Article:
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Collin College students give back to their community
Kelsey Kruzich / Staff Photo: JD Melvin, left, and Megan Haywood feed Collin, one of the two Nigerian dwarf goats that lives at Chestnut Square in McKinney.
By Bill Conrad, email@example.com, @Bill_PlanoStar on Twitter
Instead of heading to the beach or other exotic locales for spring break, a handful of Collin College students and faculty members chose to spend their week off doing community service projects for local nonprofits.
The college's annual Alternative Break program is in its third year. This year, participants worked at ManeGait, a therapeutic horse ranch, as well as Chestnut Square, located just south of downtown McKinney.
Terry Hockenbaugh, director of the college's center for scholarly and civic engagement, said many of the participants want to give back to their community and do something meaningful over spring break. She added many faculty members incorporate volunteer time into their curriculum and have students take lessons learned in class and apply them in the community.
"A lot of us out here are in a speech class and our professor is having us do a group speech over our volunteer project," said Linsey Montgomery, a sophomore from McKinney who worked with four classmates on the goat pen. "I enjoy being out here and helping. It gets us out of the house since I don't think any of us had anything to do over spring break but sit at home."
Chris Irwin, a sophomore from Melissa and one of Montgomery's classmates, said the group chose to work with animals for their service project. He said prior to working at Chestnut Square on Tuesday, several members of the class worked at ManeGait on Monday, where they cleaned out stalls and brushed down horses.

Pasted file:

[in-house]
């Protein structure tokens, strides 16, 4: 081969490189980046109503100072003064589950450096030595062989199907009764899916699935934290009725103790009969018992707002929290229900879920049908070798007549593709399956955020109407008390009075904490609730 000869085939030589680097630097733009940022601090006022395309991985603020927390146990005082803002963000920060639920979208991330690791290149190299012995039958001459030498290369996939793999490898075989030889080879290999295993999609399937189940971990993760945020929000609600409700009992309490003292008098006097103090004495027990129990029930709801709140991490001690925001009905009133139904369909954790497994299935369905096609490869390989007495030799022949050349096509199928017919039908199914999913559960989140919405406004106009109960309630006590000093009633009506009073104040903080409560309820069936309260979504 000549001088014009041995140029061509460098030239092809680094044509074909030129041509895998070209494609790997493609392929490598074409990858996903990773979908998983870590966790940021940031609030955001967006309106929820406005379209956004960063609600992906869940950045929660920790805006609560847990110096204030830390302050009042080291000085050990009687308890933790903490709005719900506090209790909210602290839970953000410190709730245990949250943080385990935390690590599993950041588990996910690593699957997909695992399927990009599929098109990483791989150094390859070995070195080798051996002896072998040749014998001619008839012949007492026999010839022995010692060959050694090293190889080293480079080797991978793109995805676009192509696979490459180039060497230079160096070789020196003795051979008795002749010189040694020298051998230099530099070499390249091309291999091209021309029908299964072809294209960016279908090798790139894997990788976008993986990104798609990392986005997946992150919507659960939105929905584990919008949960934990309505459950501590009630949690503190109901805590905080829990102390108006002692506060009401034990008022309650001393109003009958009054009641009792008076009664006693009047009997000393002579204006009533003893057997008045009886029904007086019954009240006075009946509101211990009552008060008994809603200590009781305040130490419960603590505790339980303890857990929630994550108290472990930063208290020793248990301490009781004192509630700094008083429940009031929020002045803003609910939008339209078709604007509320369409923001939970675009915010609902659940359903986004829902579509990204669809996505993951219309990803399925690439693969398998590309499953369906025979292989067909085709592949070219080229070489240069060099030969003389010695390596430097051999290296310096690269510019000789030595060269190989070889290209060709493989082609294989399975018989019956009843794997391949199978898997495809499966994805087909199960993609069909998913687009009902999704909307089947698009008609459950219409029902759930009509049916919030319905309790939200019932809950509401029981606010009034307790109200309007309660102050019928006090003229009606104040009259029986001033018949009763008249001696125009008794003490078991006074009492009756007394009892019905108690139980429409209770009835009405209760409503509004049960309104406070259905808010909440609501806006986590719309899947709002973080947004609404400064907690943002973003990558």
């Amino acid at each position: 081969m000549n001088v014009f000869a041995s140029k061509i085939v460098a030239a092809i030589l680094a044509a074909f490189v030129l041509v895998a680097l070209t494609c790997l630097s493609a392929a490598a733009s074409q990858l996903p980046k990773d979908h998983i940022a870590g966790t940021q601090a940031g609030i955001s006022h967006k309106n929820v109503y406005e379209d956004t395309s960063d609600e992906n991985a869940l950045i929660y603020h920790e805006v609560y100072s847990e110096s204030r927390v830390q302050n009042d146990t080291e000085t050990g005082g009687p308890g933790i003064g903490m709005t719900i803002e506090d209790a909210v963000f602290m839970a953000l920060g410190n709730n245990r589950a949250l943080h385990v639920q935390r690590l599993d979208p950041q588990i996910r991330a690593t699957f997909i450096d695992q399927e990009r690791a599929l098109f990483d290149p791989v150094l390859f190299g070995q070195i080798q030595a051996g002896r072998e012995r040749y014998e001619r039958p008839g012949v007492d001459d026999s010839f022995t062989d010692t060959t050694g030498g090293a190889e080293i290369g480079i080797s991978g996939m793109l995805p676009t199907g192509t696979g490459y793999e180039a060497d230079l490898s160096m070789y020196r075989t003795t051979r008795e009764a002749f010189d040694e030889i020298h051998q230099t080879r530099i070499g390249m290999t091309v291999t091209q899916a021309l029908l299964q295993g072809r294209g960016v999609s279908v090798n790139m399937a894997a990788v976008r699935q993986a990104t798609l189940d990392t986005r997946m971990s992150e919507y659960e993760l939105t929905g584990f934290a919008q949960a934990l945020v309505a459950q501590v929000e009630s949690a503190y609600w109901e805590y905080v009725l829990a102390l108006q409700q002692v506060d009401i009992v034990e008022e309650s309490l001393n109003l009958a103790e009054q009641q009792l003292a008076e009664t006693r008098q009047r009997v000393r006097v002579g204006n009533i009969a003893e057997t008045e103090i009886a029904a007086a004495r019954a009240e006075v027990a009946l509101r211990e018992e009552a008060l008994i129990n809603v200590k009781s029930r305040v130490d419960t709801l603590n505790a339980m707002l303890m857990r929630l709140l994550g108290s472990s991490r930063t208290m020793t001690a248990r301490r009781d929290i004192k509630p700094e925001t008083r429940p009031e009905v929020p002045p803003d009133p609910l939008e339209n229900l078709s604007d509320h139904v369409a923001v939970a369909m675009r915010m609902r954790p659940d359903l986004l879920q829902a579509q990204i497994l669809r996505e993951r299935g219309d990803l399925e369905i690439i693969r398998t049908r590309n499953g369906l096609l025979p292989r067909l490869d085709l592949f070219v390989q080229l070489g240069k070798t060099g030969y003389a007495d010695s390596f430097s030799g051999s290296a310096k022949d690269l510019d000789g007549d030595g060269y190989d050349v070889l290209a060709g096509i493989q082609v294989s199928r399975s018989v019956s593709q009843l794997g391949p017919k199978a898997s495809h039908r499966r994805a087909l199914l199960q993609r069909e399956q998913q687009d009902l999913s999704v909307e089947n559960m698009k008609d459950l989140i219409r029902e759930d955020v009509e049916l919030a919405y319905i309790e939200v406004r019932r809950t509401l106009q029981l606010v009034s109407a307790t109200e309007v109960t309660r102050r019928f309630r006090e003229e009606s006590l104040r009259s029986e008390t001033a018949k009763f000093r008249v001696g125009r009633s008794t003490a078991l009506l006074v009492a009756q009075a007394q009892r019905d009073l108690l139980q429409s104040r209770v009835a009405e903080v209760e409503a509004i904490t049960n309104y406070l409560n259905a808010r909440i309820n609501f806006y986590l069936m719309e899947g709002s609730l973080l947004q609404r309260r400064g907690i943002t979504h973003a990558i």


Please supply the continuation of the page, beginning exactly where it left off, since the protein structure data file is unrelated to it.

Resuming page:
Irwin, as well as Montgomery; JD Melvin, a sophomore from Allen; Leslie Belmonte, a sophomore from Anna; and Megan Haywood, a sophomore from Anna, added chain-length fence to the goat pen, effectively doubling the living area for the goats. They also cleaned out the old hay and walked McKinney and Collin, 2-year-old Nigerian dwarf goats who are used as educational tools at Chestnut Square, around the grounds for their daily exercise.
Alice Yeager, the volunteer coordinator at Chestnut Square, said there are six buildings on the property and only five paid staff members to maintain them, teach educational classes and administer tours. She said with such a limited staff, volunteers are necessary for nearly all aspects of running Chestnut Square.
"We love our volunteers," Yeager said. "We have special events throughout the year, such as the Ice Cream Crank Off, a fashion show and a holiday tour of homes that has been going since 1973. All of it is volunteer based and couldn't be done without them."
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